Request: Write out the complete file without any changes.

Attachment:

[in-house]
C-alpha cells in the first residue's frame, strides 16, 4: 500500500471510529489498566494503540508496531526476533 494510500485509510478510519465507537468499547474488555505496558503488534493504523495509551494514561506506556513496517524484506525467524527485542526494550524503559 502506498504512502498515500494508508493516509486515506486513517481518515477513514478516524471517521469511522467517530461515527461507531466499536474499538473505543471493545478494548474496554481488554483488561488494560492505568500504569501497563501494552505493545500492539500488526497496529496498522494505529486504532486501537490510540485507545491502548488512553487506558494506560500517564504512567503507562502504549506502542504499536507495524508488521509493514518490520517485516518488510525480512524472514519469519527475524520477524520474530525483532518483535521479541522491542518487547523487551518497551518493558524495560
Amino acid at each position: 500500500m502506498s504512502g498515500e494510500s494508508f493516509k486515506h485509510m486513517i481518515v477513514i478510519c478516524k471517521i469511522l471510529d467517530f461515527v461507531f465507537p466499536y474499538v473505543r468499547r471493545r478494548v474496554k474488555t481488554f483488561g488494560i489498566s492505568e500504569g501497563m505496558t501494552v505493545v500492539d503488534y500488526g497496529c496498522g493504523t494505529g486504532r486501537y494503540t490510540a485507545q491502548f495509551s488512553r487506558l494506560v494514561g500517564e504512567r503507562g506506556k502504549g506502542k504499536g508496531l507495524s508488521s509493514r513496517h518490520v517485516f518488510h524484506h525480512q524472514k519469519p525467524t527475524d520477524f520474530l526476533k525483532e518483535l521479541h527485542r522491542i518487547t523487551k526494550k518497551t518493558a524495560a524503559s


[in-house]
C-alpha cells in the first residue's frame, strides 16, 4: 500500500471510529489498566494503540508496531526476533 494510500485509510478510519465507537468499547474488555505496558503488534493504523495509551494514561506506556513496517524484506525467524527485542526494550524503559 502506498504512502498515500494508508493516509486515506486513517481518515477513514478516524471517521469511522467517530461515527461507531466499536474499538473505543471493545478494548474496554481488554483488561488494560492505568500504569501497563501494552505493545500492539500488526497496529496498522494505529486504532486501537490510540485507545491502548488512553487506558494506560500517564504512567503507562502504549506502542504499536507495524508488521509493514518490520517485516518488510525480512524472514519469519527475524520477524520474530525483532518483535521479541522491542518487547523487551518497551518493558524495560
Amino acid at each position: 500500500m502506498s504512502g498515500e494510500s494508508f493516509k486515506h485509510m486513517i481518515v477513514i478510519c478516524k471517521i469511522l471510529d467517530f461515527v461507531f465507537p466499536y474499538v473505543r468499547r471493545r478494548v474496554k474488555t481488554f483488561g488494560i489498566s492505568e500504569g501497563m505496558t501494552v505493545v500492539d503488534y500488526g497496529c496498522g493504523t494505529g486504532r486501537y494503540t490510540a485507545q491502548f495509551s488512553r487506558l494506560v494514561g500517564e504512567r503507562g506506556k502504549g506502542k504499536g508496531l507495524s508488521s509493514r513496517h518490520v517485516f518488510h524484506h525480512q524472514k519469519p525467524t527475524d520477524f520474530l526476533k525483532e518483535l521479541h527485542r522491542i518487547t523487551k526494550k518497551t518493558a524495560a524503559s